It is good that all of your family is involved with her care and the decision-making. We have incorporated that same attitude with our mom.

Good luck. Please feel free to communicate if I can be of any help with the experiences I have had.


Story 4. Received: September 25, 2003

To the family of "Mother" and writers of "Lewy Body Journal"

I have just today, while at work, found your wonderful website on Lewy Body Disease, and have found it to be absolutely compelling reading (particularly the journal), because of the similar diagnosis and illness of our own mother.

Your journal is the most touching, sensitive, and yet forthright, account of the progression of your own mother's Lewy Body disease. But it is also the most informative and helpful document for us. Your website will assist us in our attempts to understand this illness, when there is so little information about it available. This understanding will help us in our attempts to get the best possible outcomes for our mother. Thank you.

I am the eldest of four brothers (in our late 40s to mid 50s), and our widowed mother is 82. We all (brothers, wives, children) live in [city], South Australia (except for my twin brother and his family who live in [city]). We are a close-knit family and all keep in touch regularly. Mum, at her own wish, lives alone in an "independent living unit" within a large church retirement village complex. This complex has tiered care available (including hostel accommodation, nursing home, dementia ward, hospital) if and when the need arises. But since mum's diagnosis about 18 months ago, we have been really concerned about what is in store for her.

For at least a year before her diagnosis she showed developing signs of unusual behaviour, memory loss, auditory hallucinations, and physical frailty and tremors. She now has government-subsidised carers calling twice a day to help her with medications, personal hygiene, some household chores, etc., and has meals delivered and a cleaning service. We all visit regularly, and the three local daughters-in-law help particularly with shopping, medical appointments, and lately, her developing incontinence problems. We pay her bills, but mum is always agonising about attending to her "paper-work". She was an active, lively, intelligent, musically-talented school-teacher, and later sub-editor. She was loved by many people. Before Dad's retirement as a farmer many years ago, she helped him run a successful wheat and wool farm in Victoria. Dad was in many ways her quiet "backbone". He died in 1987.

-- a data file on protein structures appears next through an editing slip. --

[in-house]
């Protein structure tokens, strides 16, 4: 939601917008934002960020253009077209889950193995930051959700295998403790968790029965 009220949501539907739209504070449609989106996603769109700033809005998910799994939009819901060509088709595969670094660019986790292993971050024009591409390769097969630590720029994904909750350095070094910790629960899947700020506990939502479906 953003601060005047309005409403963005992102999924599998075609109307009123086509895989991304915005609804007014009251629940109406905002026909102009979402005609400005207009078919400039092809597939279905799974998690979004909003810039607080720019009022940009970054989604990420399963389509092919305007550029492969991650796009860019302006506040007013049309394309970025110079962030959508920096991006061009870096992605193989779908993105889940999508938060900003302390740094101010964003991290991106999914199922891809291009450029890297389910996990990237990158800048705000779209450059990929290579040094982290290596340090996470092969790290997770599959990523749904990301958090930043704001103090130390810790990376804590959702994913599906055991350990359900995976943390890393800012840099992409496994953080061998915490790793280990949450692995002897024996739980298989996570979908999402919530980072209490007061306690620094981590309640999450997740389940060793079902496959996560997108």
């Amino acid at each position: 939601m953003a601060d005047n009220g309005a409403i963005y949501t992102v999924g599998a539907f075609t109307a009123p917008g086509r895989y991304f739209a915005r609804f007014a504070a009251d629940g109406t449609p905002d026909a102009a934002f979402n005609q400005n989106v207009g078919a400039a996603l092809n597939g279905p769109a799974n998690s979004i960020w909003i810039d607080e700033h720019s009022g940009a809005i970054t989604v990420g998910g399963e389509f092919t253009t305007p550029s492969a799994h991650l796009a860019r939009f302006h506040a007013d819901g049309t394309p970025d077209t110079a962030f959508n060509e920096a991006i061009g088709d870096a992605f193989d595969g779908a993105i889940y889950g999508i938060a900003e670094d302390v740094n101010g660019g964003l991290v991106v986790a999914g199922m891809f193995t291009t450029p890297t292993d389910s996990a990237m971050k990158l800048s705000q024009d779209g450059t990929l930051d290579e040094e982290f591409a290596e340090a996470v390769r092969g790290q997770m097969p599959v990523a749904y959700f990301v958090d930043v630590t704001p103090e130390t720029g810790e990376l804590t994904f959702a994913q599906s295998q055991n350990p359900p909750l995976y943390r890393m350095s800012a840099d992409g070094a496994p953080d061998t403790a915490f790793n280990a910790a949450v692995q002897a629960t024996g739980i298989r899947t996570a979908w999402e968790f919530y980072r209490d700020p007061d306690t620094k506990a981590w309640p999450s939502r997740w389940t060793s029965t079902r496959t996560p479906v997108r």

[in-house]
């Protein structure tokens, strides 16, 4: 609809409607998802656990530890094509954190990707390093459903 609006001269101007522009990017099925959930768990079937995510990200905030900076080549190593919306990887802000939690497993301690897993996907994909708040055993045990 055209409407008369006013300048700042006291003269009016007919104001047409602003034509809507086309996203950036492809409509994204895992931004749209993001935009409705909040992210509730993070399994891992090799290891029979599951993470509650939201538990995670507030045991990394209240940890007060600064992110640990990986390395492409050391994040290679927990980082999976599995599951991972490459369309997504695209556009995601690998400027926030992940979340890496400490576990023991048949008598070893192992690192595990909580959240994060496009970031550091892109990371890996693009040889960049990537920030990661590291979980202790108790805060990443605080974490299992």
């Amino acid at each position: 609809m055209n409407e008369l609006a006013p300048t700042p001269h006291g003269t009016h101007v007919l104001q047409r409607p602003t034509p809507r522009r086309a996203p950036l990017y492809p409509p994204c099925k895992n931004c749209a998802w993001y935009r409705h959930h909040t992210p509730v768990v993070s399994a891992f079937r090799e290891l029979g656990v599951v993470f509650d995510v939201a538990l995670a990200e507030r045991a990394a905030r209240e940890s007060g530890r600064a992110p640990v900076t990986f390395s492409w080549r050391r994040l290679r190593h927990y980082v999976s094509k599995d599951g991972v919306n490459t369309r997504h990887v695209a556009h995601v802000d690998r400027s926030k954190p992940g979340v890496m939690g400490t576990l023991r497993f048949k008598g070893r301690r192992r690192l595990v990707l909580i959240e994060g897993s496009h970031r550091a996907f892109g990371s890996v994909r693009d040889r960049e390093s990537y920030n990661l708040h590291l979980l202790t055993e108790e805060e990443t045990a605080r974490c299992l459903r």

The most hurtful thing for me is that she is alone so much of the time. She has a few good female friends who get her out, although this happens increasingly less often, and we visit and take her out when possible. However she walks with great difficulty now, using a walker. She doesn't discuss it with me (although we are close), but she does talk with my brothers about going into the nursing home some day. This seems to be the only alternative, as she is close to needing much more hands-on care. Our fervent wish is that the nursing (and dementia) care will not be unbearable for her. Beautiful new facilities have recently been built for this purpose at the complex, and the care seems to be good. We also happen to be friends with the Director of Nursing there (my wife was a nurse and nursing administrator). There doesn't appear to be an alternative.

Thank you again for articulating your story, and the issues this illness raises, so well, and for making it available to all.



Stories, November - December 2003